Hitting something worthy of the term calamity and handling it in a way that doesn’t cheapen the calamity but makes sure it is an upset or setback rather than the end of the campaign is definitely a triumph for the DM… Failure should definitely have a cost, and the larger the failure the larger the cost, otherwise there’s no triumph in success, but if the cost is the end of everything, that will leave everyone feeling distinctly flat and can ruin a gaming group. Unless it can be a dramatic, heroic failure which would have succeeded if a dice roll had gone a different way, going down in a blaze of glory – that can be the stuff that stories are made of.
So, coming back to that TPK, how could you stop it being campaign-ending?
- one suggestion which I have seen in several places is to have the party taken prisoner / hostage instead. The foes / a passing enemy come across them as they’re bleeding to death, stabilise them, lock them up and try to use them as collateral / food / try to convert them to the cause. They lose various precious items / weapons / dignity, and they have to break out / talk their way out / …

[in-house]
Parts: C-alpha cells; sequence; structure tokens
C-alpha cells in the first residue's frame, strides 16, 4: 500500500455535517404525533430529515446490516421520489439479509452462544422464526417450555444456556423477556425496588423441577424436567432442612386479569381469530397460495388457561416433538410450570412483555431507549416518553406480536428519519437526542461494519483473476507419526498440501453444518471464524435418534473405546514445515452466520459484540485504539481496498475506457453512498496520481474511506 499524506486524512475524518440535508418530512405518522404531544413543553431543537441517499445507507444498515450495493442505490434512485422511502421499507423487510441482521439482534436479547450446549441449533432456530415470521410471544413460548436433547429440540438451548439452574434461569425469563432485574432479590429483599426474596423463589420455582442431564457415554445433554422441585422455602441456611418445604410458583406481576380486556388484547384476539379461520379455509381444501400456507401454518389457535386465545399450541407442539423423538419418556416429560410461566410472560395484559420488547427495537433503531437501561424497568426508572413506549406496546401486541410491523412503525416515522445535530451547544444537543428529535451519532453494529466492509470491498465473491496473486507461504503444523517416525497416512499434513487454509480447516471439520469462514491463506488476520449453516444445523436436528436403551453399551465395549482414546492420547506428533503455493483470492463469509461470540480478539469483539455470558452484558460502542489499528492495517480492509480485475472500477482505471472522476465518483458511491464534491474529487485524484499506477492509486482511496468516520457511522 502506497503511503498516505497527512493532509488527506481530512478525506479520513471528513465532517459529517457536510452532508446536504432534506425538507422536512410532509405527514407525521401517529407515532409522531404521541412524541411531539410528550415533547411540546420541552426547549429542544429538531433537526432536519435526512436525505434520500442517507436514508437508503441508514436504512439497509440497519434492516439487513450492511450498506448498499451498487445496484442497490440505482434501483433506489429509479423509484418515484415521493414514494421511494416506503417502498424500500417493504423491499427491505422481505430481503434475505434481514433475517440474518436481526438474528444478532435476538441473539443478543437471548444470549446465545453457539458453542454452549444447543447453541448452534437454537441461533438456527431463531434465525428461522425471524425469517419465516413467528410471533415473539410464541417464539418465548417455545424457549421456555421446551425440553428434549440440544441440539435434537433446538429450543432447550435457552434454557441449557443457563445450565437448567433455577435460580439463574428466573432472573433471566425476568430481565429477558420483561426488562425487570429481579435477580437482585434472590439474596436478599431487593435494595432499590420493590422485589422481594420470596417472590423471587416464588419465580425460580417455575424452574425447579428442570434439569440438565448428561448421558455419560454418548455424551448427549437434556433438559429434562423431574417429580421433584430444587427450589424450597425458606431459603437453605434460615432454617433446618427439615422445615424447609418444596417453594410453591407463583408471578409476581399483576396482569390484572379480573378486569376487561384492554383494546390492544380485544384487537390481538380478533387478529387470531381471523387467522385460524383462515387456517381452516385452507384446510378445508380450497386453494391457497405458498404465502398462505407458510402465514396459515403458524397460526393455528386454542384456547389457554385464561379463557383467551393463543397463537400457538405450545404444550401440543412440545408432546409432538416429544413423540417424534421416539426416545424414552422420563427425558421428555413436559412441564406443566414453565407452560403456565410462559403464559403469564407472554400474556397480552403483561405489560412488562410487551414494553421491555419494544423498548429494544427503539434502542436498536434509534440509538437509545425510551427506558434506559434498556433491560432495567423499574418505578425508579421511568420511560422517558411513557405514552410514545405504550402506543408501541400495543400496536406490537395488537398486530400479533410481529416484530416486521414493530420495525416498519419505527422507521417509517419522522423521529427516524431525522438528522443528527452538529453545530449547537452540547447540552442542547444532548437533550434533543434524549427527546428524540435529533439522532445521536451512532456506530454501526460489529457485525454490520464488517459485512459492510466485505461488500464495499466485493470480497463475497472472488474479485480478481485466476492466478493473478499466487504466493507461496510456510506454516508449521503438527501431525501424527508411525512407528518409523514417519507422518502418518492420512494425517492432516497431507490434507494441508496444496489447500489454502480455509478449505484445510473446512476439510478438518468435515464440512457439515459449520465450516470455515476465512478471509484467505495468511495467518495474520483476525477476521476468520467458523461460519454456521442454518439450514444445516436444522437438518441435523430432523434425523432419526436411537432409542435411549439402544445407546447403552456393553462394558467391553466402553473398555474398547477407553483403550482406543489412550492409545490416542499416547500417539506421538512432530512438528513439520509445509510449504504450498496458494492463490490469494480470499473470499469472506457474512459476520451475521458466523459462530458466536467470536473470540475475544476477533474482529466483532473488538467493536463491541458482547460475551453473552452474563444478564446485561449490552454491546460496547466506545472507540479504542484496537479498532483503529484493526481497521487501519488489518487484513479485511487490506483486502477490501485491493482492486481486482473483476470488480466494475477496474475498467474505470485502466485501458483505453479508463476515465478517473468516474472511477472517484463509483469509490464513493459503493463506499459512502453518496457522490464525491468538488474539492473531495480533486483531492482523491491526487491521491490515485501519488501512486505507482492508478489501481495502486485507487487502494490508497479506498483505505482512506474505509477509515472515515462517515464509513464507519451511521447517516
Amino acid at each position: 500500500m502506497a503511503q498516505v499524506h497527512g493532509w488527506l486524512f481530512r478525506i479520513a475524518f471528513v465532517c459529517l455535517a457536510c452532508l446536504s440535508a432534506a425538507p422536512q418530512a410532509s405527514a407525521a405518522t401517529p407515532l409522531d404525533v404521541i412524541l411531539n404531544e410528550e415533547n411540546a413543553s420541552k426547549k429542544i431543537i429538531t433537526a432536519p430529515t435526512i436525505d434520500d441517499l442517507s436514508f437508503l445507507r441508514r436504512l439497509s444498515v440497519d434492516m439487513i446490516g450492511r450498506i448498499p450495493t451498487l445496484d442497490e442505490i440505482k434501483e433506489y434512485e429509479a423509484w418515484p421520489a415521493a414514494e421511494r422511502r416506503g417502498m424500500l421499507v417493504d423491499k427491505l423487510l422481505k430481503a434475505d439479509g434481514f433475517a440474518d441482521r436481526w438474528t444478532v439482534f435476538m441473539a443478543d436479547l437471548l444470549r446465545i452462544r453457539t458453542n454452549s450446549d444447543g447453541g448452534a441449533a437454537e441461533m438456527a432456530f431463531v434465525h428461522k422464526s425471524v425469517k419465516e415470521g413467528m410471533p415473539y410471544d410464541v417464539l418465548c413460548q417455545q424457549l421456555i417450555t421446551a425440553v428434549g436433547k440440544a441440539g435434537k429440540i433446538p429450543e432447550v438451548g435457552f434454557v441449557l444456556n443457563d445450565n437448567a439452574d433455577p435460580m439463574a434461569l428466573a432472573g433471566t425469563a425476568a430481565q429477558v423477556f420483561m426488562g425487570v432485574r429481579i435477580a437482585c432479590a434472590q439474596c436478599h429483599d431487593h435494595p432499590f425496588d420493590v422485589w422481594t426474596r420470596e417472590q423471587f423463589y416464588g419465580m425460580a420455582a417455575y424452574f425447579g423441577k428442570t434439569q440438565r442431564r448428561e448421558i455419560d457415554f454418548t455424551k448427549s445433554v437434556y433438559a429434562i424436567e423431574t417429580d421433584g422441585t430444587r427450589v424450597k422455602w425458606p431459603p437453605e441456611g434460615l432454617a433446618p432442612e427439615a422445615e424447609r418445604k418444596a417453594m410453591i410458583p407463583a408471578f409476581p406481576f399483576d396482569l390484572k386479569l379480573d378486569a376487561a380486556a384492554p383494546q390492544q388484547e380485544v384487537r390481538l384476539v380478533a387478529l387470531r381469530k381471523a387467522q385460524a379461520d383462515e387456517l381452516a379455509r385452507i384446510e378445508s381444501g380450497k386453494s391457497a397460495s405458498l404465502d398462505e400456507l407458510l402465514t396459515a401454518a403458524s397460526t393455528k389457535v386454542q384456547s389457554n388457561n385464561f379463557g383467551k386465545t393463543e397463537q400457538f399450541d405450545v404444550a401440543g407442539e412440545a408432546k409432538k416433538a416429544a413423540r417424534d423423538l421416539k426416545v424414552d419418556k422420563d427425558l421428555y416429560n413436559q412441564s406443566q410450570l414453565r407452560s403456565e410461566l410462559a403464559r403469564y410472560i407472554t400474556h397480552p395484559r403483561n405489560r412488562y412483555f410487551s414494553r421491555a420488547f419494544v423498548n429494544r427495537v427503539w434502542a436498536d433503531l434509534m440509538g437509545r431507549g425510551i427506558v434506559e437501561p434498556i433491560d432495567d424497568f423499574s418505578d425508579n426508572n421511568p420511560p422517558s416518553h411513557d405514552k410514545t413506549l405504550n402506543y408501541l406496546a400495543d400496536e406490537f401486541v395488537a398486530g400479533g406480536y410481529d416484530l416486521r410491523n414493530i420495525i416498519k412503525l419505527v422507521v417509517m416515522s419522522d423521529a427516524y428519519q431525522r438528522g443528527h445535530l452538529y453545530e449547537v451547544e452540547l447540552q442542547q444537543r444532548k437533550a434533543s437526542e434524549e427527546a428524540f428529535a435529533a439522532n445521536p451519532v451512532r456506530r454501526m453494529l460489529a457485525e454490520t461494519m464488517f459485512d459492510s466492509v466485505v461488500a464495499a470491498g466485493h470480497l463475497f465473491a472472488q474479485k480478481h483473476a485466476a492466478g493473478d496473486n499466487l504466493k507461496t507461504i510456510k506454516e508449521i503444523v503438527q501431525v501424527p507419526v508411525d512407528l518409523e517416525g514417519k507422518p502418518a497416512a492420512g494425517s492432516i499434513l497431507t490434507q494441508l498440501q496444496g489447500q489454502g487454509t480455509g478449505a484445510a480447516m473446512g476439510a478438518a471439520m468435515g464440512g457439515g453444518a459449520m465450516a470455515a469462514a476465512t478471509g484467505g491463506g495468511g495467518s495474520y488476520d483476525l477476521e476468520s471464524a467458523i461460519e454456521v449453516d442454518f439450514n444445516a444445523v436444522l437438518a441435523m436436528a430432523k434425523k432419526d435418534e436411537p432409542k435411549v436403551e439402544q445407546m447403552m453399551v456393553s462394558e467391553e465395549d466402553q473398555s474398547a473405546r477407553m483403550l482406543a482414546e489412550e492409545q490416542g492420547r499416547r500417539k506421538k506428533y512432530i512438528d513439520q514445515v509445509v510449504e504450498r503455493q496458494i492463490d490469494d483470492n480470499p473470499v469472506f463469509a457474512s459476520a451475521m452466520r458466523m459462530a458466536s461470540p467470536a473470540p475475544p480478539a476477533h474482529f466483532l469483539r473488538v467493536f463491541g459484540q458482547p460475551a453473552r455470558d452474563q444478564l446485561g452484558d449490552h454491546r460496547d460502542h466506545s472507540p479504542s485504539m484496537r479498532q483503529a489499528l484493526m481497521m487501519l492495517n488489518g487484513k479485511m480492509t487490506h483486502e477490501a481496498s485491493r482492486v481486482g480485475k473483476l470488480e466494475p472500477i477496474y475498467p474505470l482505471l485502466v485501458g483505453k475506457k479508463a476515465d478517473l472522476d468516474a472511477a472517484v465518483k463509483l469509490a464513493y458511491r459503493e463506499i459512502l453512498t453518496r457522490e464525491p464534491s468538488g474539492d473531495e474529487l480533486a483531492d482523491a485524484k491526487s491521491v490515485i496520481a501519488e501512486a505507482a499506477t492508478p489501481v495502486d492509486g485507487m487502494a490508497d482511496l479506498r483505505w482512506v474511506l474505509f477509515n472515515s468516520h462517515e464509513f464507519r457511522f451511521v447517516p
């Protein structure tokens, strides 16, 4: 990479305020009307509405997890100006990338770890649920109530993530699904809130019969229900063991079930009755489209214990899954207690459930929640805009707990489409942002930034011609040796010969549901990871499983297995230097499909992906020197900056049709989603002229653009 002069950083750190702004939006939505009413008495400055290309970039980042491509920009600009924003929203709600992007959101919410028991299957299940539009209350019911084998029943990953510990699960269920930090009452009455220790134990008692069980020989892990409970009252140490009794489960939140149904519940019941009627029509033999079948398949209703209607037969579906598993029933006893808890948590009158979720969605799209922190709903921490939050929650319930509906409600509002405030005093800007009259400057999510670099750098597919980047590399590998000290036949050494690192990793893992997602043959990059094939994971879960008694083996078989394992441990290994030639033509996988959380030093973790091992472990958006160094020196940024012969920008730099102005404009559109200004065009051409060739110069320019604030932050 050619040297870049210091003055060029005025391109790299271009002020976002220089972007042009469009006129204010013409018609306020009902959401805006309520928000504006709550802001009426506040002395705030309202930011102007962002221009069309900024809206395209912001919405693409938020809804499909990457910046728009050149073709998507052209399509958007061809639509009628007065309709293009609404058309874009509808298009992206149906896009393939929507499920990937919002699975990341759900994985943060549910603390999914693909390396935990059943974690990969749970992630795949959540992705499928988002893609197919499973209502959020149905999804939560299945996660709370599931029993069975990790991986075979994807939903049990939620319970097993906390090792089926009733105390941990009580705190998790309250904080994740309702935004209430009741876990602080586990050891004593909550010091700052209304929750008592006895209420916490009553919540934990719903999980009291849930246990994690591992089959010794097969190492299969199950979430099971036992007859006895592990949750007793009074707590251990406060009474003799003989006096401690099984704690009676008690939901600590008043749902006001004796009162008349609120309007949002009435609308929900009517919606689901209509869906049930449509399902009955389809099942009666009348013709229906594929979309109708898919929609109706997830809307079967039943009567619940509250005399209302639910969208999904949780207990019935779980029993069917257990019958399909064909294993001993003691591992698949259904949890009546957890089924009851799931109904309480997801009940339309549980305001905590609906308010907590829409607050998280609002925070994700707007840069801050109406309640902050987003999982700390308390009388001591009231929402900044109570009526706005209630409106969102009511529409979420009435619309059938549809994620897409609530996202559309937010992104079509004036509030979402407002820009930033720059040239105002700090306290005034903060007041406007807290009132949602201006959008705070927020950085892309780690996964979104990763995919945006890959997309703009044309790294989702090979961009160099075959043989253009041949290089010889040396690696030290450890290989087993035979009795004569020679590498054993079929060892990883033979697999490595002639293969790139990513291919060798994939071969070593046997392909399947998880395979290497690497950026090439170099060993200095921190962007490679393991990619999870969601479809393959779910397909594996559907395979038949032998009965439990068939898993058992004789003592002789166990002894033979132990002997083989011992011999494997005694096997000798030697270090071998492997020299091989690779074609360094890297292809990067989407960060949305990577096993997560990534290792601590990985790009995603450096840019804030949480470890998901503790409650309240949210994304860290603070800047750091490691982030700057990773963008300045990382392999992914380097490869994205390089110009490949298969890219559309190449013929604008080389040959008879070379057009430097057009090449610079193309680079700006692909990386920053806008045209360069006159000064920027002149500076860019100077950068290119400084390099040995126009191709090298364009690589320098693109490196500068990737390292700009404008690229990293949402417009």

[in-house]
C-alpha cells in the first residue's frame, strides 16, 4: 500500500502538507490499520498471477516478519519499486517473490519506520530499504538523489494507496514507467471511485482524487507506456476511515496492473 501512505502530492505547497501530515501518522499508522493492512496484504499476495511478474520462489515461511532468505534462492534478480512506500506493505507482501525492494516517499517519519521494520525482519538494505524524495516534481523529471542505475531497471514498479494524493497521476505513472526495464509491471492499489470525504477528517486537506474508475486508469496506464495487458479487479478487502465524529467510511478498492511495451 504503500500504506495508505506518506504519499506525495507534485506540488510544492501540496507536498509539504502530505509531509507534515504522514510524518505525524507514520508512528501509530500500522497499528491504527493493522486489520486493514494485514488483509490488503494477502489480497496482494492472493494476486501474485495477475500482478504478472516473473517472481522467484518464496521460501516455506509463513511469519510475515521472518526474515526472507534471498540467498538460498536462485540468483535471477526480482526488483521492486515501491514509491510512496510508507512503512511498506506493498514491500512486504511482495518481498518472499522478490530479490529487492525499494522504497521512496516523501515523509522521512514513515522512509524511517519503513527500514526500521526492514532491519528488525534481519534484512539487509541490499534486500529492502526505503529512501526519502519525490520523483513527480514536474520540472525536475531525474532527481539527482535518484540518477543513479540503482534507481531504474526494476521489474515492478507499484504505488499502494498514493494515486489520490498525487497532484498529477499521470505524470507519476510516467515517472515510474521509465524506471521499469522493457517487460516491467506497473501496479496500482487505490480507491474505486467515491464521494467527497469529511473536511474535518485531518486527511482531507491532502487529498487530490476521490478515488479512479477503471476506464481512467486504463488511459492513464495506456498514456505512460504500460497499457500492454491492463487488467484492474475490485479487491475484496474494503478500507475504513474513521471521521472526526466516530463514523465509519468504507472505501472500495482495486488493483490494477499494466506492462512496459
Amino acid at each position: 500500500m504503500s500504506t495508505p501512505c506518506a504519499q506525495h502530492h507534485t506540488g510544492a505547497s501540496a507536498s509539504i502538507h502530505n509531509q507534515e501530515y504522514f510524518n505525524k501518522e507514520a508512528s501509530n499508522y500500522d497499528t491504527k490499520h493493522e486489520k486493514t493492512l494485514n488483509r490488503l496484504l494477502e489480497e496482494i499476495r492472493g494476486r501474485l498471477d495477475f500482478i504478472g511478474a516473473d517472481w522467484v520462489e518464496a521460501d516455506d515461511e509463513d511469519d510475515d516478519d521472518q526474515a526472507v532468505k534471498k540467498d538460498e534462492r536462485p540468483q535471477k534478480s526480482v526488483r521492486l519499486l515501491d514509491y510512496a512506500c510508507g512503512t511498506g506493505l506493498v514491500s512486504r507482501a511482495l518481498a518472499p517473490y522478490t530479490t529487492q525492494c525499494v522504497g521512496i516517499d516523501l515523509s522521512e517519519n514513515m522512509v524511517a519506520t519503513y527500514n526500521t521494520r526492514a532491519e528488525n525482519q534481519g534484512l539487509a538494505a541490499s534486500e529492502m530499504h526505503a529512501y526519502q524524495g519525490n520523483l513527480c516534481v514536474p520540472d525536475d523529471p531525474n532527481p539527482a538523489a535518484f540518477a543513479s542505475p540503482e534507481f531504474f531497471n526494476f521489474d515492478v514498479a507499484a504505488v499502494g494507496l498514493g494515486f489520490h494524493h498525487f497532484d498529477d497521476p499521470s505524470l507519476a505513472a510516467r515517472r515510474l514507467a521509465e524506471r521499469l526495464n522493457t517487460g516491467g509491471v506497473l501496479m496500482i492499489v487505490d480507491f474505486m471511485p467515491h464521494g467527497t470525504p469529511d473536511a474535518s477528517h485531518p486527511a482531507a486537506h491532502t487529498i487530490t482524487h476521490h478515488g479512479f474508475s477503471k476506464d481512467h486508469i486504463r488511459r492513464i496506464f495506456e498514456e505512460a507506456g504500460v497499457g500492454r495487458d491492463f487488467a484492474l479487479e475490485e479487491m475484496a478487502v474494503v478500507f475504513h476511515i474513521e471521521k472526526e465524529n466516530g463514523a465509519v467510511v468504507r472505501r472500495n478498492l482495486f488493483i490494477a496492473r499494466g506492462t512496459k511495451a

- I have used a reality shift when I realised once it started that the encounter was much harder than I thought, totally out of whack with the characters’ abilities, and that the foes were faster than the characters so they couldn’t even run away. As two of the six characters got taken out in the first round, one of them while trying to run away and so heavily they were 1hp off being killed outright, I frantically started leafing through the Monster Manual looking for something similar but not quite so powerful. Not something to use too often, though, otherwise the players may get blasé and just rely on the DM to save them. I only used it because I was running a BECMI module where the encounter would have been a challenge but survivable, but the corresponding 5e monsters were tougher and faster and I hadn’t properly done the sums, so I reckoned it wasn’t fair to make the players pay for my mistake.